Matilda: Capturing the imagination of children and the wallets of adults alike

Very good news emanating from our cousins across the pond, as Matilda opens to rave reviews from pretty much every critic on Broadway. Whilst it doesn’t make the show any less brilliant if it fails to convert to our American Matilda friends, a Broadway smash is still seen as the gold standard for any musical – and there are many West End hits that failed to become the next ‘Phantom’ (over £5.5 billion sales worldwide and counting).

As the Guardian points out, there is money to be made in this market – the RSC anticipating £11 million advance by the end of the first day. £2.5 million was made in previews alone. It recouped its £7 million costs in London in ten weeks and plays at 98% capacity ever  since its October 2011 opening. However without the Broadway gold star then it makes the global tour of ‘Les Mis’ that much more likely, it means opening up to tours of Australia and Asia, across Europe and indeed anywhere else where it could be marketed.

There may be some in the art world that still sneers at playing to the gallery, at the rather déclassé notion of thinking about returns on investment, but this ignores the 15% real terms cut to the RSC’s Arts Council funding. It ignores just how much productions like Les Mis and Warhouse lined the coffers of publically subsidised theatre companies in the times of plenty so that now, when times are difficult and will continue to be so for some time, we see the National managing to erect a completely new temporary space in ‘The Shed’ rather than cutting costs and going dark whilst the Cottesloe is renovated. It allows the RSC’s annual tour to Newcastle to be reinstated.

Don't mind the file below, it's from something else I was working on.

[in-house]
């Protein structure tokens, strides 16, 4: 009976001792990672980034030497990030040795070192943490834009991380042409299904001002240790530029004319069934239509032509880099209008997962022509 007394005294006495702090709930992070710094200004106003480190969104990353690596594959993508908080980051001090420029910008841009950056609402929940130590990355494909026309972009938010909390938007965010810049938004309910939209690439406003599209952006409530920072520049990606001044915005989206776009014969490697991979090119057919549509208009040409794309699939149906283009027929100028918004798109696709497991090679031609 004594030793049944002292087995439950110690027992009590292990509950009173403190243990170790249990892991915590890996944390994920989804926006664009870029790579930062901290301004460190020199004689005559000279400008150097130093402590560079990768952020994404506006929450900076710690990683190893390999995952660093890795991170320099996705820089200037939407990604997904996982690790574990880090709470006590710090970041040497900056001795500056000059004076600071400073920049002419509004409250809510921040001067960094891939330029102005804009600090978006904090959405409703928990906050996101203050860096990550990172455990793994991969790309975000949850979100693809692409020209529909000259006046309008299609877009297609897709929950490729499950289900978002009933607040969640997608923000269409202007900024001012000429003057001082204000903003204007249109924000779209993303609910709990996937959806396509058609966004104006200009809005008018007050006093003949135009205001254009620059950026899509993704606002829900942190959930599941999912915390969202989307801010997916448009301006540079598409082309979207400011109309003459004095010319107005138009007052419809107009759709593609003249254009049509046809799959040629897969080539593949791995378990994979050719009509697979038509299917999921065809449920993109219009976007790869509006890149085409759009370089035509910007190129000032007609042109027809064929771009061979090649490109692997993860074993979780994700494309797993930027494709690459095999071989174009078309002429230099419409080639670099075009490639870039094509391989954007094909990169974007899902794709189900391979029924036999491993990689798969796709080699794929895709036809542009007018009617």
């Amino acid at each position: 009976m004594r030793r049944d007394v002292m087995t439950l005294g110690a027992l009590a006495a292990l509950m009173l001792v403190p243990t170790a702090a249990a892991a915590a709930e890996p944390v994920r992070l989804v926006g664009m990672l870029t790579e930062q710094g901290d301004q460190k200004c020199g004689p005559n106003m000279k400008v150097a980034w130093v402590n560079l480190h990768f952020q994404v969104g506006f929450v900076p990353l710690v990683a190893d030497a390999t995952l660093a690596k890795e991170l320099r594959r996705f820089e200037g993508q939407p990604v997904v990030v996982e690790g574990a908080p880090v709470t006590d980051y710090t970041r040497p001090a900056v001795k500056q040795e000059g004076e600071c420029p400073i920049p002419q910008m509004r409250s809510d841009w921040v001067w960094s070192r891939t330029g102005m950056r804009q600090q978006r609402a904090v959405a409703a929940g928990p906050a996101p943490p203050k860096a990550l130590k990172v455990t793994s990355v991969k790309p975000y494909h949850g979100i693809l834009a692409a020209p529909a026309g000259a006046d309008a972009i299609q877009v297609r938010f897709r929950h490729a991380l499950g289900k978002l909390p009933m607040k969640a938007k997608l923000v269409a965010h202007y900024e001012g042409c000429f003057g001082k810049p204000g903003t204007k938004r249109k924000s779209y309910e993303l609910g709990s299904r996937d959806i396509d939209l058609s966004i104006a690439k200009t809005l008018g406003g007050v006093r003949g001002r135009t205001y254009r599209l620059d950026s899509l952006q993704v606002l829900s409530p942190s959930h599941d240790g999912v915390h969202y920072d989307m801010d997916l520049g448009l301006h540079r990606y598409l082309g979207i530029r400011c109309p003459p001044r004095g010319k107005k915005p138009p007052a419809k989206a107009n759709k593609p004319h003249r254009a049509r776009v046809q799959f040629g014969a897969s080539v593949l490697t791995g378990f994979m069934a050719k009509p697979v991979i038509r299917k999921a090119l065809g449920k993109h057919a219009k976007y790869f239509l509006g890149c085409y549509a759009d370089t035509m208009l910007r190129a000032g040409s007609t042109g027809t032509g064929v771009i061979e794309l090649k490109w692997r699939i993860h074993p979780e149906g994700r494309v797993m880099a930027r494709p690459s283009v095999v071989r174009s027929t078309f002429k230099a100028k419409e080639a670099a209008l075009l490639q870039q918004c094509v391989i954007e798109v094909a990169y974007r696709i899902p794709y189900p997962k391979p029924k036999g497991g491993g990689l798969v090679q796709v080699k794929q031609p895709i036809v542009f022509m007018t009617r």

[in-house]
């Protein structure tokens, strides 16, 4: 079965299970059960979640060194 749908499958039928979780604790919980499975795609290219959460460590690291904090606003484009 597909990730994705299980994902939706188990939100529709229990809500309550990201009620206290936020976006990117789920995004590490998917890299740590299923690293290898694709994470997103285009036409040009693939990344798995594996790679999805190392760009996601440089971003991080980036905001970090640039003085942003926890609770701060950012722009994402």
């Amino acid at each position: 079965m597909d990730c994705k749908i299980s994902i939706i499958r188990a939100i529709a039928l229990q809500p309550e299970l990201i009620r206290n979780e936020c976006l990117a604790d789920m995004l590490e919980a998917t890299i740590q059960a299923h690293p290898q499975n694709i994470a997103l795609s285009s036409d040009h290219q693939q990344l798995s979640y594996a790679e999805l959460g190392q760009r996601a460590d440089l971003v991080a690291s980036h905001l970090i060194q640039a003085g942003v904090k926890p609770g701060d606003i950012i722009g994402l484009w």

In the week of Thatcher’s death it seems appropriate that the biggest product in British Theatre is a musical subsidised by the public sector. It was entirely in keeping with her vision that success in theatre equated directly to success at the box office, and to this Matilda appears to of hit the brief. However could Matilda have been made purely with private investment; could the private sector have brought the true subversive nature of Dahl to the stage? Could they have taken the risk on such a child-centric production? Would they have wanted to spend money on a production that decries the traditional family, that cocks a sneer at perceived lower-brow passions and that hires a lyricist as dynamically witty as Tim Minchin?

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